I'm not going to lie. I have the Amazon app that allows you to go to a store and scan barcodes to see how much that exact item is on the online superstore. I've used it to compare prices for everything from cereal, shoes to televisions. Yes. I've grabbed a big TV box at Costco and scanned the barcode. And it was cheaper on Amazon.
But on Saturday Amazon ran a promotion that gave shoppers a 5 percent discount if they scanned an item at a brick-and-mortar store and purchased it on the spot. Usage of the app tripled from the weekend before, according to Onavo, a company that monitors data usage on mobile devices.
"I was so angry when I read about Amazon.com's Price Checker App promotion, the company actually paid shoppers to collect information on prices at local bricks-and-mortar shops and then shop at Amazon instead," wrote Jasmine Johnson, whose grandparents opened Marcus Books, the nation's oldest independent African-American bookstore.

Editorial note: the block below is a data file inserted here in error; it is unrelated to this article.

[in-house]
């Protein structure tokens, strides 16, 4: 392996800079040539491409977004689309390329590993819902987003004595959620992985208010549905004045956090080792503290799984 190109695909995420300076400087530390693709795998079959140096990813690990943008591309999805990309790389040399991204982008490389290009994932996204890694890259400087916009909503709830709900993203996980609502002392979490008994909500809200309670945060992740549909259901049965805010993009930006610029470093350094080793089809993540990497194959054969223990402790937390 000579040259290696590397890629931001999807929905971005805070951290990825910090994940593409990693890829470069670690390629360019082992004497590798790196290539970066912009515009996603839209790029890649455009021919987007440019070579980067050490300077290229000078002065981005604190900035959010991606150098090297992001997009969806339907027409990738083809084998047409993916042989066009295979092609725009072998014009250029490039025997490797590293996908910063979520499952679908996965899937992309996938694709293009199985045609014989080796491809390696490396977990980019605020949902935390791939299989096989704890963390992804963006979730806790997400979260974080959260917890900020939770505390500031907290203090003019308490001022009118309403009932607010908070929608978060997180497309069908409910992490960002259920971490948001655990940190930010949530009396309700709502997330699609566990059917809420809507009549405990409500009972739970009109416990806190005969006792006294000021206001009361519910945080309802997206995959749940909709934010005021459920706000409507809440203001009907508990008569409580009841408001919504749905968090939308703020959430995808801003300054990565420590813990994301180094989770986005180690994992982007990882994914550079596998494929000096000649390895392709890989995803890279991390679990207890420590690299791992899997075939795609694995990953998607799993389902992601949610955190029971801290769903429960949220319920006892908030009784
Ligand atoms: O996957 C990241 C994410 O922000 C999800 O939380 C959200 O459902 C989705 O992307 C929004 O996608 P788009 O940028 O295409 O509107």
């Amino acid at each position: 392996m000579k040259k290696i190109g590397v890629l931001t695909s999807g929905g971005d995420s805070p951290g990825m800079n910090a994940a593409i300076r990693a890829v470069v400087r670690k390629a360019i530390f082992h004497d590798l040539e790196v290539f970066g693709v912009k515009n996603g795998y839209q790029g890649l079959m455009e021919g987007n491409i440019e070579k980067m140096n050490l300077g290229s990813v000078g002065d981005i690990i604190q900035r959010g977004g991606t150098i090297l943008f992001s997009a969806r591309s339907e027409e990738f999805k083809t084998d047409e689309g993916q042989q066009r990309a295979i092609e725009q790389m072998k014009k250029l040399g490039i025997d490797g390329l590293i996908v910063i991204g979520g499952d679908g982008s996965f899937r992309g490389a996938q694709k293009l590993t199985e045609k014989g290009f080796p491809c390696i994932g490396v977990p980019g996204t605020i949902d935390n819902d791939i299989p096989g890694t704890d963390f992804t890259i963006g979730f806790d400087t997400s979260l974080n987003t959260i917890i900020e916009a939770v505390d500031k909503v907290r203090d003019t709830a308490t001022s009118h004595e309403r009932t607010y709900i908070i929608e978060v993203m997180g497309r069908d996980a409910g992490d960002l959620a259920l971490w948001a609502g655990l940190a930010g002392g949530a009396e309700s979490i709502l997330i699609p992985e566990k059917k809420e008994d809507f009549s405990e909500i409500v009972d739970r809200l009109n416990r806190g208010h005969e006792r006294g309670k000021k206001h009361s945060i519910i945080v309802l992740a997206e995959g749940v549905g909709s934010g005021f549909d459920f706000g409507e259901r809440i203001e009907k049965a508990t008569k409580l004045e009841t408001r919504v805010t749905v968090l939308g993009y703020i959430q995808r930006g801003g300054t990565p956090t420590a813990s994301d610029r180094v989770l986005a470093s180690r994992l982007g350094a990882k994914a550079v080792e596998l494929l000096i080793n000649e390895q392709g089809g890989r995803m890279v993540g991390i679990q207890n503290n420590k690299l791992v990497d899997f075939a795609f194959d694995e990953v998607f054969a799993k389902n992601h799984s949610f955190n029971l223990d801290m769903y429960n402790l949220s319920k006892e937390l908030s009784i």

Johnson has started a petition asking Amazon to pledge not to use "these kinds of promotion techniques for the Price Checker app in the future" and apologize to small business owners.
Marcus Books opened in San Francisco's Fillmore district in 1960 and Johnson says it's been a struggle to keep it open today.
"All around the country I see independent bookstores and other retailers fighting for survival in this tough economy," Johnson wrote in the petition. "Amazon's Price Checker app goes beyond simple competition in a free marketplace. It represents an ugly race to the bottom that might provide short-term benefit for bargain hunters, but will lead to long-term pain for communities in the form of lost jobs and tax revenues."